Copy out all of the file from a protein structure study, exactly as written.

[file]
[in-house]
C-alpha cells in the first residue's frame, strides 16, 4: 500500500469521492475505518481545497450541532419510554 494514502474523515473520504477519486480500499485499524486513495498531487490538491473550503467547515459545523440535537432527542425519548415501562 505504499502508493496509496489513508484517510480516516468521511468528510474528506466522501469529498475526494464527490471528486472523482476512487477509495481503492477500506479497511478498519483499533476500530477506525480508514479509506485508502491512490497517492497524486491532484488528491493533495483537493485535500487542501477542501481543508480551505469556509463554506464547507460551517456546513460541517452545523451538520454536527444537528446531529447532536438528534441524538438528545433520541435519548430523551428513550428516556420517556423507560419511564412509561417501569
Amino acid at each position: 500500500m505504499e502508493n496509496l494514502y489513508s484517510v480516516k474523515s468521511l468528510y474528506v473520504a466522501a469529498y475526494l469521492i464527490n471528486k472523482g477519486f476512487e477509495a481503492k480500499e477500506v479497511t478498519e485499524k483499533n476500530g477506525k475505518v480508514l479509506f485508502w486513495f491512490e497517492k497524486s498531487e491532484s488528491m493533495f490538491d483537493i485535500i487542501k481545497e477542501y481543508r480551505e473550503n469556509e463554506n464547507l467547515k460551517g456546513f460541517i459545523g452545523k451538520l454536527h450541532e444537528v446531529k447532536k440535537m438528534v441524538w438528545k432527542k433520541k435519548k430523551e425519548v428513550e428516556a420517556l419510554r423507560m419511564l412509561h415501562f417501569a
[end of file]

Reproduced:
[in-house]
C-alpha cells in the first residue's frame, strides 16, 4: 500500500469521492475505518481545497450541532419510554 494514502474523515473520504477519486480500499485499524486513495498531487490538491473550503467547515459545523440535537432527542425519548415501562 505504499502508493496509496489513508484517510480516516468521511468528510474528506466522501469529498475526494464527490471528486472523482476512487477509495481503492477500506479497511478498519483499533476500530477506525480508514479509506485508502491512490497517492497524486491532484488528491493533495483537493485535500487542501477542501481543508480551505469556509463554506464547507460551517456546513460541517452545523451538520454536527444537528446531529447532536438528534441524538438528545433520541435519548430523551428513550428516556420517556423507560419511564412509561417501569
Amino acid at each position: 500500500m505504499e502508493n496509496l494514502y489513508s484517510v480516516k474523515s468521511l468528510y474528506v473520504a466522501a469529498y475526494l469521492i464527490n471528486k472523482g477519486f476512487e477509495a481503492k480500499e477500506v479497511t478498519e485499524k483499533n476500530g477506525k475505518v480508514l479509506f485508502w486513495f491512490e497517492k497524486s498531487e491532484s488528491m493533495f490538491d483537493i485535500i487542501k481545497e477542501y481543508r480551505e473550503n469556509e463554506n464547507l467547515k460551517g456546513f460541517i459545523g452545523k451538520l454536527h450541532e444537528v446531529k447532536k440535537m438528534v441524538w438528545k432527542k433520541k435519548k430523551e425519548v428513550e428516556a420517556l419510554r423507560m419511564l412509561h415501562f417501569a